May 17--LAKE WORTH -- After the rowdy applause to one of his songs finally died down, blues guitarist Albert Castiglia looked out from the stage at the Bamboo Room on a recent Saturday night and reminded the crowd how the club is a favorite venue for musicians.
Then, before launching into his next song, he offered a final, cryptic comment: "This place needs to stay open.''
The remark was lost on most people in the packed house, but club regulars knew exactly what Castiglia meant: The Bamboo Room, a Lake Worth nightlife staple that has hosted live acts from Bo Diddley to Ben Prestage, faces an uncertain future.
The Bamboo Room, which has helped spur a trendy renaissance on South J Street, will close for the summer after the May 31 show by JP Soars & The Redhots. When and if the club will open again is not known.
The Bamboo Room is in the Paradise Building, which was put up for sale a few months ago by the owners, husband and wife Russell Hibbard and Karen McKinley. They bought the building in 1996 for $282,500, according to county records, and opened the music club in 1999.
Hibbard said he and his wife are in negotiations with "a couple of interested parties" who are Bamboo Room regulars but do not live in Lake Worth. He hopes to have a deal in place by June.
"We owned it for 18 years. We did an extensive restoration of the building, specifically to deliver quality live music and cocktails,'' said Hibbard, who lives in College Park.
"We are proud of what we've done, but Karen would like to retire in a couple of years and being a landlord is not in our plans.''
Suitors could end shows
Hibbard said the potential suitors have indicated they would continue with the Bamboo Room's tradition of offering an escape for lovers of live music from top blues and classic rock acts -- from John Hammond and Tinsley Ellis to Elvin Bishop and Pat Travers.
"Of the several parties who have expressed interest, the two who are regulars are absolutely interested in doing it that way,'' Hibbard said.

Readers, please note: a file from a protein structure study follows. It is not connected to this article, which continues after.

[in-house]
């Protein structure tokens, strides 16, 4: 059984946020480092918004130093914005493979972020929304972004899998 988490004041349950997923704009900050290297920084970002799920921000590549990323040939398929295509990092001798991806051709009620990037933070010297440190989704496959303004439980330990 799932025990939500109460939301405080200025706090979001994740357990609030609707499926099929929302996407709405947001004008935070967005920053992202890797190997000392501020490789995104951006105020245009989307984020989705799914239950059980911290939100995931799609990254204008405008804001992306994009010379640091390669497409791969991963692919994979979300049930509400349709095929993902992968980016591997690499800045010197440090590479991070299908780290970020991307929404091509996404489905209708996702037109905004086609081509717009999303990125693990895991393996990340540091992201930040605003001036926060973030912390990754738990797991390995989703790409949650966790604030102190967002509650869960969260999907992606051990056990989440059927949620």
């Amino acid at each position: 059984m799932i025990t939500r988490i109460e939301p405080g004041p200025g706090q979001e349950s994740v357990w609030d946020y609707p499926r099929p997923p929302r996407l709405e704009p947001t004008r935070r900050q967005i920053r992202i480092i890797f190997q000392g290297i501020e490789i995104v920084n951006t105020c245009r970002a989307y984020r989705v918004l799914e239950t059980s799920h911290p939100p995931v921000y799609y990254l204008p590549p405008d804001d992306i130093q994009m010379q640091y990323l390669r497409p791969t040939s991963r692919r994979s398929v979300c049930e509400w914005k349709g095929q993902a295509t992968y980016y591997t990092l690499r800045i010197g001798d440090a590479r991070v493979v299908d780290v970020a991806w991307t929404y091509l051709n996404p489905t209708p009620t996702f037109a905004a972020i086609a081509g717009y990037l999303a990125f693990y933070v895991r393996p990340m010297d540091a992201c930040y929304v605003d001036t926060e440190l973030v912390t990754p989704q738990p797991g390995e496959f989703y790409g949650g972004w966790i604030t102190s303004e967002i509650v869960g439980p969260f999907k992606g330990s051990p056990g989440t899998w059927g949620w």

"As far as we are concerned, the name of the place does not change. Frankly, a couple of those serious parties recognize the value of that name, too.''
But the sale is not contingent on continuing with the Bamboo Room's current formula as a venue devoted to live music, said John Kelly, the Jupiter-based Business America Realty broker representing Hibbard and McKinley in the sale.
"Russell and his wife have made it clear they would like it continue with that, but they haven't made that a requirement at all. You never know,'' Kelly said.
The Bamboo Room closed at the end of May 2008, citing the tanking economy and a lack of midweek customers. But it opened again in 2011 and continued its tradition of live rock and blues, this time only on weekends.
Although Hibbard said the Bamboo Room has closed for the summer and reopened in the fall every year since 2011, Castiglia said he and other musicians are "really nervous" about the club's future.
"Russell and his staff ran the place the way a music venue is supposed to be run, and I'm not optimistic, if it changes hands, that it'll be run the same,'' Castiglia said.